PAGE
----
Often a bigger church, or a church, claiming direct apostolicity might deny the catholic character of a local church on the issue of legitimacy or canonicity. For example, Rome might demand its approval for the local church to be legimimately organized in order to emphasize its so called prerogative of legitimizing any church on the ground of its pre-eminent place in the old Roman Empire or of Peter’s primacy or universal jurisdiction which is attributed to the Pope. If the local churches do not accept its ground for such a prerogative, such claims do not bind them. Eastern theology does not entertain such claims of another local church, whether it is bigger or pre-eminent, or of direct apostolic origin. Such claims may render them a more honorable place among the churches, not a jurisdictional authority or canonical oversight.
It is the People of God of a national church that ultimately justify its regional status or legitimacy of canonicity. However, it has to abide by the apostolic faith of the fathers of the Church, and possess, without any doubt, a valid apostolic succession of the priesthood in order to proclaim Christ’s Gospel and to administer the sacraments for the salvation of its people. It is in these local churches, and in the global church formed out of them that the Catholic Church exists.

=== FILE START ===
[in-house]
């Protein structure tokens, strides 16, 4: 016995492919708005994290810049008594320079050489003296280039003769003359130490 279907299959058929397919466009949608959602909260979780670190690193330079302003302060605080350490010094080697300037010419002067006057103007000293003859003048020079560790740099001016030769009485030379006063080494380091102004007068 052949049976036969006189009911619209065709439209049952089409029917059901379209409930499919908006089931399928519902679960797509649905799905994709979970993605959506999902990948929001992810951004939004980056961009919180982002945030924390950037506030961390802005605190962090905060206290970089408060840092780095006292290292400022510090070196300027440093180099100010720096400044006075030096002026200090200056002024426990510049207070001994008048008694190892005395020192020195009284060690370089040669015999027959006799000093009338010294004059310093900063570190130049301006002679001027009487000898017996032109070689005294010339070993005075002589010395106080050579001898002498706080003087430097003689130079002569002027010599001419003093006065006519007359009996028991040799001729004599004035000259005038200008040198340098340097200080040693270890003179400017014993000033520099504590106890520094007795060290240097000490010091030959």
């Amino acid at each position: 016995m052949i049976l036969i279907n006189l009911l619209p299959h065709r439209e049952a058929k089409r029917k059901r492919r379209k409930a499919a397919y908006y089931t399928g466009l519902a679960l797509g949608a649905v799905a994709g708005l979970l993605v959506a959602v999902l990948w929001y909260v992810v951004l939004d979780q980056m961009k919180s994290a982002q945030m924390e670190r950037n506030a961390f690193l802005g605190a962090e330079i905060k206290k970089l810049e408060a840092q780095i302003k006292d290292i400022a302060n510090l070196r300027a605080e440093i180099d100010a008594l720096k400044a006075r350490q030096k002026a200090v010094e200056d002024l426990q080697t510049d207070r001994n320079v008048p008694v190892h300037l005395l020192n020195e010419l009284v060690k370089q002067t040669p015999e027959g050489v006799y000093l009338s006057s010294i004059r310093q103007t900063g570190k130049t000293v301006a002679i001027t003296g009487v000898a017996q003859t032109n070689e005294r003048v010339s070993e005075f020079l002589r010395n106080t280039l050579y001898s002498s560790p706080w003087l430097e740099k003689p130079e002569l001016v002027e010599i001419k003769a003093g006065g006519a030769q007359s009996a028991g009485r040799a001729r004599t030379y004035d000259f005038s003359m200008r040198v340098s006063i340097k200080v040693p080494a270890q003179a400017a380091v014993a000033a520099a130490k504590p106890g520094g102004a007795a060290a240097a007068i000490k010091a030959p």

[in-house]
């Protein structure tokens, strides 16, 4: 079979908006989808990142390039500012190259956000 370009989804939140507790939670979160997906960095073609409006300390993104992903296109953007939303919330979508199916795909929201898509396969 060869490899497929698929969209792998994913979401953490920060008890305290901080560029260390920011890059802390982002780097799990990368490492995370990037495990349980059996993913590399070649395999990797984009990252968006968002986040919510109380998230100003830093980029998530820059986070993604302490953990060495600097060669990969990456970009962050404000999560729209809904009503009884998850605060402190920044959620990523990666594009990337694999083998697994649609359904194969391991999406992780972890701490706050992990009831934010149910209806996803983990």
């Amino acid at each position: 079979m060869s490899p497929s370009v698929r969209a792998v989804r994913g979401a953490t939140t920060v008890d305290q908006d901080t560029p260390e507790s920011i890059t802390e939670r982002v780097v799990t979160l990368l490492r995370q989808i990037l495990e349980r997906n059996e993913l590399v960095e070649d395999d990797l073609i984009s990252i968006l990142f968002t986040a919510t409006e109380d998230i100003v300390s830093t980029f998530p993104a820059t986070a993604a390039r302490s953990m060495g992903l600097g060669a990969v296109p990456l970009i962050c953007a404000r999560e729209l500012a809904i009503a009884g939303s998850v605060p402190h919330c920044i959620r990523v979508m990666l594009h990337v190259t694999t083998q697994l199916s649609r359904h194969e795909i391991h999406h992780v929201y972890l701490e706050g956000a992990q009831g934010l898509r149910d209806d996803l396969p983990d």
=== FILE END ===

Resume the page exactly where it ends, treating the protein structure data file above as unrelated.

The Malankarese Church has been in struggle for about a century to establish its legitimacy or canonicity. The people of Malankara decided its fate as a national autocephalous Church, and their desire was blessed by the restoration of the Catholicate of the East for the people of India in 1912. Although there were questions about her canonicity, the will of her people established her position as a canonical “catholic” church, and it was unquestionably ratified by the high courts of the country, and thus her catholicity is also recognized sine dubio everywhere in the orthodox world. When there was a concern about giving a reception for her Catholicos in the West as the legitimate head of a national Church, Pope Shenouda of the Alexandrian See emphatically declared her canonicity and catholicity, and observed that the questions pertaining to the administration of a church never comes within the perimeters of its canonical and “catholic” character, as it is the orthodox faith and a valid apostolic priestly succession that ultimately determines such notes. Yes, the Church of Malankara is part of the global “Catholic” Church, and she is a CATHOLIC Church.
To conclude: When someone asks you if you are a Catholic, do not hesitate, tell him proudly: “I am a Catholic, but not a Roman Catholic. I am an Orthodox Catholic, truly worshipping Jesus, the Son of God, with the Father and the Holy Spirit in the Holy Trinity, and ethnically I am from Malankara”.